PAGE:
Articles including "the" are necessary in English, not only because they are integral to the syntax and grammar that form the structure of the language, but also because they convey some important elements of meaning that are currently communicated briefly and efficiently through the use of articles.
I am Indian just like you, and I can see where your question comes from. We Indians are used to understanding English without giving much importance to articles, not least because many Indians (not you and I) don't use them properly, and we learned to do without.
[Members please note: this Q is therefore not trivial or a duplicate but an outcome of how non-native speakers perceive the structure of the English language relative to its applied function.]
For many non-native English speakers like Chinese and Indians, the only function of the English language is often to convey some sort of literal meaning in communication:
I not going school today.
Father asked me go to bank and pay bill.
This is rudimentary English spoken/written without basic expertise, but we can infer the correct meaning most of the time, even if someone did not include the article a/ an/ the. However, articles serve some important functions to convey precise meanings that don't need to be guessed at:
Definite Article: the
The definite article is used before singular and plural nouns when the noun is specific or particular. "The" signals that the noun is definite, that it refers to a particular member of a group. For example:
"The dog that bit me ran away." Here, we're talking about a specific dog, the dog that bit me (...)
"I saw the elephant at the zoo." Here, we're talking about a specific noun. Probably there is only one elephant at the zoo.
Grammaticality is often the main consideration. To write the same sentences as "dog that bit me ran away" and "I saw elephant at zoo" would be considered ungrammatical and a sign of underdeveloped English skills, even if a competent English user did it thinking the article superfluous. That's because articles are part and parcel of the language, and expected in both speech and writing.
However, the definite article does convey special and important meaning when it picks a particular noun out of a group of similar nouns, or creates a sense of "the most fitting"/ "the absolute" which meaning would be lost by omitting "the": as in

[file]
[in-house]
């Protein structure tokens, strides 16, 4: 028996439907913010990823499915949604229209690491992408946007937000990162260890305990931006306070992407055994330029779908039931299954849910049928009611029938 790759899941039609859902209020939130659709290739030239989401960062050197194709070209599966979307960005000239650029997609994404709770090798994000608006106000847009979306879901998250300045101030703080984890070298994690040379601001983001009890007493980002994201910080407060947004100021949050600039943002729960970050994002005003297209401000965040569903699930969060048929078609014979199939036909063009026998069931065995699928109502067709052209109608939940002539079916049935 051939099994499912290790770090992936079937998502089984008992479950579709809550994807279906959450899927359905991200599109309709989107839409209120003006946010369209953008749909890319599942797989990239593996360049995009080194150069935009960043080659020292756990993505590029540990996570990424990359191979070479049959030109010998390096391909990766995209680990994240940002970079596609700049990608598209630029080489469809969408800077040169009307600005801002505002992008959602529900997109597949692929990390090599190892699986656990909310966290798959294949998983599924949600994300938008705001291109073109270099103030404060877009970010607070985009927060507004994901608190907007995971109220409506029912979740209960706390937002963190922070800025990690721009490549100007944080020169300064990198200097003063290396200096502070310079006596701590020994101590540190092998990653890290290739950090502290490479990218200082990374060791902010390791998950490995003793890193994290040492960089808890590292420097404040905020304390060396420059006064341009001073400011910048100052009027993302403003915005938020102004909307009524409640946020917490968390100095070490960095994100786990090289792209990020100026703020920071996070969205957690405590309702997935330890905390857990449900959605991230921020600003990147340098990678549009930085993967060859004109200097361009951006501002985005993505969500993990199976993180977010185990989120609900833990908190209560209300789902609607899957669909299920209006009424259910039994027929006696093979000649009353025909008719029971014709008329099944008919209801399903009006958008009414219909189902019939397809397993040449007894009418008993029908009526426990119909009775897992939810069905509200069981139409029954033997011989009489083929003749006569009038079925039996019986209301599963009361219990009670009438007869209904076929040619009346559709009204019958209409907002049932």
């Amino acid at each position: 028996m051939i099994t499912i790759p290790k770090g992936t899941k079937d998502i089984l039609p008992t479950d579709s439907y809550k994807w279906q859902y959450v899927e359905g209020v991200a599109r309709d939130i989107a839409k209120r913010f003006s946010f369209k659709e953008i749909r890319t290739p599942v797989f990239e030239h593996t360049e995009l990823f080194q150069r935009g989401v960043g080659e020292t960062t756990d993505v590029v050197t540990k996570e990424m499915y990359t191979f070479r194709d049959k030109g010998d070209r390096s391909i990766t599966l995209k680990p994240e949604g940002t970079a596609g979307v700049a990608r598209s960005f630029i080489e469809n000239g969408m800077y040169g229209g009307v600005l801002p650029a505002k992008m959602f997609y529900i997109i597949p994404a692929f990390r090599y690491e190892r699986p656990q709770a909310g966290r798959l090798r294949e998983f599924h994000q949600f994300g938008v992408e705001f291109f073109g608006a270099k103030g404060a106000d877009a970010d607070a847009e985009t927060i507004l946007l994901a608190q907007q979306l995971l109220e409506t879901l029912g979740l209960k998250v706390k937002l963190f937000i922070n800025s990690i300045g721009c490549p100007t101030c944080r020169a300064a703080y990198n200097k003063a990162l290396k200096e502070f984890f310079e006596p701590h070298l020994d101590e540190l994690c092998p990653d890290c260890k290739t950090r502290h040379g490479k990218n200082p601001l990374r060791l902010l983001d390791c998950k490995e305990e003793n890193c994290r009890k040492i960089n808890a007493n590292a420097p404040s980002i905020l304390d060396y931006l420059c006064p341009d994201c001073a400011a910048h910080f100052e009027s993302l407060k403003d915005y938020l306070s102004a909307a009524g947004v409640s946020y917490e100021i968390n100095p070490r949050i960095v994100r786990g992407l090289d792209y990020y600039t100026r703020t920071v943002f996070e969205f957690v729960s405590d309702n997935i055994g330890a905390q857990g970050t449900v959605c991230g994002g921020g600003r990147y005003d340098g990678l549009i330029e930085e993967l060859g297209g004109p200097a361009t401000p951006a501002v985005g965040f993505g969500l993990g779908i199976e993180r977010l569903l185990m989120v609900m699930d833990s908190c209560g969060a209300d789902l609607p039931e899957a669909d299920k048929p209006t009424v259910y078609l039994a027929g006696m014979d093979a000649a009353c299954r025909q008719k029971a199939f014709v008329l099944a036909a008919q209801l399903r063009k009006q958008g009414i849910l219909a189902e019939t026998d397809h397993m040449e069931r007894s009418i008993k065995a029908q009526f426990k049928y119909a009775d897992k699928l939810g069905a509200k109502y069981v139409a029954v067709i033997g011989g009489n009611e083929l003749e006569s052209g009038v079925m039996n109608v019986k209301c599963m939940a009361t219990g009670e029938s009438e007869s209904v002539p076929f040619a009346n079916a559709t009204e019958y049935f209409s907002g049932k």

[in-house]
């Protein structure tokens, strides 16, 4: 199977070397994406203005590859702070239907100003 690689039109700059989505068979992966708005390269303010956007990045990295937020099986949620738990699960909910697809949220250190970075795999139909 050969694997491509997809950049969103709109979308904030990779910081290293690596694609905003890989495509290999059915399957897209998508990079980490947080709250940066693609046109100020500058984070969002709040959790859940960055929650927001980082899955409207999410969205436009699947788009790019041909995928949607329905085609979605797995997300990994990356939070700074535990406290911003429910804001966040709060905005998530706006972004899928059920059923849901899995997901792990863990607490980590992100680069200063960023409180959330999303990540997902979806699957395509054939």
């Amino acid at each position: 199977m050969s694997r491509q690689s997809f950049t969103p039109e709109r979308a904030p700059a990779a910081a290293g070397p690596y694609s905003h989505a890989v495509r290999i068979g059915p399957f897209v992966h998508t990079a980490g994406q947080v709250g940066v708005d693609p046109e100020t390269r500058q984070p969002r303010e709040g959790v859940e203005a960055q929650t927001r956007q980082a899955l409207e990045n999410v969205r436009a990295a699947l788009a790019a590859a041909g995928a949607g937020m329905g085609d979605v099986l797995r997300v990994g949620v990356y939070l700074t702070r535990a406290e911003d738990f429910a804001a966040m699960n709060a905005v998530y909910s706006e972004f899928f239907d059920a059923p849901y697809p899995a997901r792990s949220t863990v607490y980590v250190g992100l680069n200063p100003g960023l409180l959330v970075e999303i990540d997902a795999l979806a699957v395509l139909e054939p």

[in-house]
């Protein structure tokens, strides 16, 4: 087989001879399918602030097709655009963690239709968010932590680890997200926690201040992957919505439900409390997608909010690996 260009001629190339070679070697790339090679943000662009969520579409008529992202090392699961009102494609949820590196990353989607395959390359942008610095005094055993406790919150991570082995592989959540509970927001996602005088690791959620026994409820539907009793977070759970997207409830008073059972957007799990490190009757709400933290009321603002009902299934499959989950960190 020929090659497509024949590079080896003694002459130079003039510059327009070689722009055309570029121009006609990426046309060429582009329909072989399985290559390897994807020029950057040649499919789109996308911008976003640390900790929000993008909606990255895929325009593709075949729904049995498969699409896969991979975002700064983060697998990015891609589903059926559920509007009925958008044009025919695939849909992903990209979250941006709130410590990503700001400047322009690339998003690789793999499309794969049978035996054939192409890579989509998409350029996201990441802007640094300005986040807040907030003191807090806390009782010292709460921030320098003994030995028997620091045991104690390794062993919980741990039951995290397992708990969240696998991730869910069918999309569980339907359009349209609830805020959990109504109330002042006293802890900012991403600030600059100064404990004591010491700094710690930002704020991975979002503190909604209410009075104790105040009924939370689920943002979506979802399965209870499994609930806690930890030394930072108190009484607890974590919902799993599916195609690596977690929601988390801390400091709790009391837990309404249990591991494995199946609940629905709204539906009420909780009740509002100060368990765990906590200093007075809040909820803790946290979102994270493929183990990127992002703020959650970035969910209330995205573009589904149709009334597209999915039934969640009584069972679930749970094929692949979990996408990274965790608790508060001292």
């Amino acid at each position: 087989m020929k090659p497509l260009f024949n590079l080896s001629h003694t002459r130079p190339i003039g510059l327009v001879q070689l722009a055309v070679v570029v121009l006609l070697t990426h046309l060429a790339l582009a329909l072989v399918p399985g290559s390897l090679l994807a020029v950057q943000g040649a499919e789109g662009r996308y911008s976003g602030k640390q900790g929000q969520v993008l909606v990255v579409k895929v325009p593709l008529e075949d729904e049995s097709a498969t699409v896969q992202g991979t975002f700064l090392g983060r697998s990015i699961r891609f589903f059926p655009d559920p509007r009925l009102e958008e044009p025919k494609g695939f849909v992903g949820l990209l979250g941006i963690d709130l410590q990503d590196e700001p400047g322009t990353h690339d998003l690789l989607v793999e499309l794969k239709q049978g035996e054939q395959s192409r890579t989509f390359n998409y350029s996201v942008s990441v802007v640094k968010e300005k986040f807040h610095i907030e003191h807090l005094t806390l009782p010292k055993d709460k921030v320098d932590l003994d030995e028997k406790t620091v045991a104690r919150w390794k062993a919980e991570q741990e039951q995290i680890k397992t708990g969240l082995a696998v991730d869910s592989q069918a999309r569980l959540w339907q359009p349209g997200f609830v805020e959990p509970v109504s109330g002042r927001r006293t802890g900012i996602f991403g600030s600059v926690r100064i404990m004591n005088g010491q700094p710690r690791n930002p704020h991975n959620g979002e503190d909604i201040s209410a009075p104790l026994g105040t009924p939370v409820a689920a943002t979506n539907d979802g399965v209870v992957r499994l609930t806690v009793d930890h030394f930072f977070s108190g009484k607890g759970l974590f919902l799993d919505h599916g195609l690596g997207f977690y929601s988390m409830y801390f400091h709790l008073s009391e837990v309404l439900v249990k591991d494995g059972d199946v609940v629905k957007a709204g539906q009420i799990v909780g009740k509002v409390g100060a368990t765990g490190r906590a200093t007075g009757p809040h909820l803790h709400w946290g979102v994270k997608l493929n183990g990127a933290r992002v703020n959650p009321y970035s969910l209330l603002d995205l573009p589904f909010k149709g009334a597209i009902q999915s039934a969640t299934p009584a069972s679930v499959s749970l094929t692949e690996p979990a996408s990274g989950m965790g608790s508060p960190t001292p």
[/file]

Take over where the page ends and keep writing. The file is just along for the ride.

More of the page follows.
Spain is the team to beat at this World Cup (the best of all teams)
Mahatmaji was the personification of human virtues (the absolute exemplar, among all people)
Kim is the man for the job (just the right man for the job!)
Maybe the meaning is clear in most cases without the use of "the." That doesn't mean that articles including "the" can be omitted without disrupting the formal structure of a language that has articles. Even the informal spoken form is influenced by this structure. This is the form the language has evolved into over centuries.
All languages including French, Spanish, Hindi and Tamil have such words that look unnecessary from outside but are integral to the syntax and grammar when looked at "from inside." Articles like "the" are essential in English -- not necessarily to convey meaning (although the meaning they convey is often significant), but for being grammatical, and to preserve the structural integrity of the language. Rather more importantly it defines the language. To make this point more effectively I quote here Dan Bron's comment under the question:
It’s not that it’s impossible not to have them, of course, it’s that they’re “not useless” but more importantly “not English” without them. You’d be talking about some other language. Sure, we can imagine English without articles. And also without written vowels. And also without affixes, or as agglutinative, or whatever, but then you’re talking about another language, which will make it easier to talk about some things and harder to talk about others. It’s the Sorties paradox. Articles convey meaning and provide function in English, and no, you can’t have English without them.